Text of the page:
On Ng5: "I was running out of time and I thought I had to make some move," he said. 

Topalov told that 19. e5 was probably the losing move.
"My opponent played more or less the one opening I didn't prepare for," he said.
About the "upset" Carlsen-Caruana, Topalov said: "Number one losing to number two is not a big surprise. The way [Caruana's] playing, he has the world championship strength."
Speaking of the world championship, Carlsen's interview with Norwegian TV proved correct. Yesterday reported that he said he would not have to provide a quote at Tuesday's deadline -- now the deadline has been moved back to after the tournament. will embed the official commentary at 2 p.m. Central (GMT -6) for every round.

2014 Sinquefield Cup | Round 3 Standings

# Name Rtg Perf 1 2 3 4 5 6 Pts SB
1 Caruana,Fabiano 2801 3605 phpfCo1l0.png 1 1 1 3.0/3
2 Vachier-Lagrave,Maxime 2768 2827 0 phpfCo1l0.png 1 ½ 1.5/3 2.00
3 Aronian,Levon 2805 2776 0 phpfCo1l0.png ½ 1 1.5/3 1.50
4 Carlsen,Magnus 2877 2665 0 ½ phpfCo1l0.png ½ 1.0/3 1.25
5 Nakamura,Hikaru 2787 2698 ½ ½ phpfCo1l0.png 0 1.0/3 1.25
6 Topalov,Veselin 2772 2678 0 0 1 phpfCo1l0.png 1.0/3 1.00

2014 Sinquefield Cup | Schedule & Pairings

Round 1 27.08.14 14:00 CDT   Round 6 02.09.14 14:00 CDT
Aronian ½-½ Nakamura   Nakamura - Aronian
Topalov 0-1 Caruana   Caruana - Topalov
Vachier-Lagrave ½-½ Carlsen   Carlsen - Vachier-Lagrave
Round 2 28.08.14 14:00 CDT   Round 7 03.09.14 14:00 CDT
Nakamura ½-½ Carlsen   Carlsen - Nakamura
Caruana 1-0 Vachier-Lagrave   Vachier-Lagrave - Caruana
Aronian 1-0 Topalov   Topalov - Aronian
Round 3 29.08.14 14:00 CDT   Round 8 04.09.14 14:00 CDT
Topalov 1-0 Nakamura   Nakamura - Topalov
Vachier-Lagrave 1-0 Aronian   Aronian - Vachier-Lagrave
Carlsen 0-1 Caruana   Caruana - Carlsen
Round 4 30.08.14 14:00 CDT   Round 9 05.09.14 14:00 CDT
Vachier-Lagrave - Nakamura   Caruana - Nakamura
Carlsen - Topalov   Carlsen - Aronian
Caruana - Aronian   Vachier-Lagrave - Topalov
Round 5 31.08.14 14:00 CDT   Round 10 06.09.14 14:00 CDT
Nakamura - Caruana   Nakamura - Vachier-Lagrave
Aronian - Carlsen   Topalov - Carlsen
Topalov - Vachier-Lagrave   Aronian - Caruana 


28374 reads 58 comments
9 votes


  • 2 years ago


    Fantastic tournament--very exciting and Caruana is amazing, really on track for a run at the world championship. He is really coming into his own.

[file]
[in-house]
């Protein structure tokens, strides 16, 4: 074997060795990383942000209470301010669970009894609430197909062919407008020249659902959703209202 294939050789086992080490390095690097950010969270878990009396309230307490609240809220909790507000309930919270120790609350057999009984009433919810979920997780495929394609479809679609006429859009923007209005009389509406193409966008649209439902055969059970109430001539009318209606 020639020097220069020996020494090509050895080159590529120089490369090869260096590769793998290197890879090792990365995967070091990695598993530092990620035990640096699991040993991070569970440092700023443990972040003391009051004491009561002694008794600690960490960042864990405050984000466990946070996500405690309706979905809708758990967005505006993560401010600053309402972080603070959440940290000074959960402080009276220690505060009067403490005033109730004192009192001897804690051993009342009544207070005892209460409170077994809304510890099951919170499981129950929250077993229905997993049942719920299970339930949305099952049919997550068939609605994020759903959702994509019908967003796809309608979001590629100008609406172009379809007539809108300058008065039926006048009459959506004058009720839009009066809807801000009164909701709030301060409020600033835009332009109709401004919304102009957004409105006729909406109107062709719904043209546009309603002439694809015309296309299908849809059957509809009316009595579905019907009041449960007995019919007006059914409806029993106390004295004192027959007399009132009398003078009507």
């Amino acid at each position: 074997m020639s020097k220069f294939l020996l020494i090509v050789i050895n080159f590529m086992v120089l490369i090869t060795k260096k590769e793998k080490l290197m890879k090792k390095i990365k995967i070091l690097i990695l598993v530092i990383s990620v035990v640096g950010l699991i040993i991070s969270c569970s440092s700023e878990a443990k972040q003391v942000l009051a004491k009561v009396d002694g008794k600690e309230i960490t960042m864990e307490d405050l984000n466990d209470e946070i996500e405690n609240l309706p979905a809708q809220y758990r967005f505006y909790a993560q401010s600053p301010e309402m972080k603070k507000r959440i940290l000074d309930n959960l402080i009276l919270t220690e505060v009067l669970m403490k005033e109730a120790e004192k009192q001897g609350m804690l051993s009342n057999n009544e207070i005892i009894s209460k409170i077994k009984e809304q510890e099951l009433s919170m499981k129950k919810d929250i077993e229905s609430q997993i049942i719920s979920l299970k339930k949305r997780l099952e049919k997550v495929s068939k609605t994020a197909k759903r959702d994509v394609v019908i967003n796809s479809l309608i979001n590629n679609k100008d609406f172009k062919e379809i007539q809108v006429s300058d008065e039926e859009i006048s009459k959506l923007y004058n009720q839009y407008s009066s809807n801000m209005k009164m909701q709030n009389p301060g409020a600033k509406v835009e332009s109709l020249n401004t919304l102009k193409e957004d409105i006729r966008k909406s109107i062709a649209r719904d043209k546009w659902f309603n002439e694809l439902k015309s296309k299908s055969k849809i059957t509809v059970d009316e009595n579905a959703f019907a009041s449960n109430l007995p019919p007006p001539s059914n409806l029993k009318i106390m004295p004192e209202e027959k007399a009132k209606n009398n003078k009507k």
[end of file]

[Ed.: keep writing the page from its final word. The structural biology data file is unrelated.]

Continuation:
• 2 years ago


    This might be the kind of "wake-up" that Magnus needs to shake off all of the peripheral issues of his newfound fame and fortune. "It is not enough to be a good player, one must also play well."

  • 2 years ago


    Nakamura on Carlsen: "He doesn't tend to have a lot of bad days. It's much more important to not lose to him than to beat him."

  • 2 years ago


    Great stuff! Fabiano is such a nice person and a sharp chessplayer.Hope there are many battles to come between him and Magnus!

  • 2 years ago


    What an excellent tournament. When there are boring torunaments with GM draws made as soon as theory ends, and people ask, "well what do you expect?", I can now say, " I expect play to be at the same combativeness as the Sinquefield Cup". 

  • 2 years ago


    @MikeKlein: I know what "to essay" means. My only point was that it sounded stodgy already in the 1940s and 1950s when Chernev and Reinfeld used it (and, sorry, but they only used it in reference to moves played, not variations considered and rejected) and that it shouldn't be revived. But I realize no one else has to share my pet peeves (another of which is "annex" instead of "win," e.g. a pawn, which I've sadly heard Seirawan using).

    I certainly never questioned your reporting -- you're doing a great job!



  • 2 years ago


  • 2 years ago


    2014 Sinquefield Cup playlist:

  • 2 years ago


    @LaarEe91: I would say that Caruana's performance is decent.

    @savantz: Agdestein really asked to postpone the signing of the contracts until 17 September? Why not a bit later, like in October, I wonder? After all, the match does not start until early November.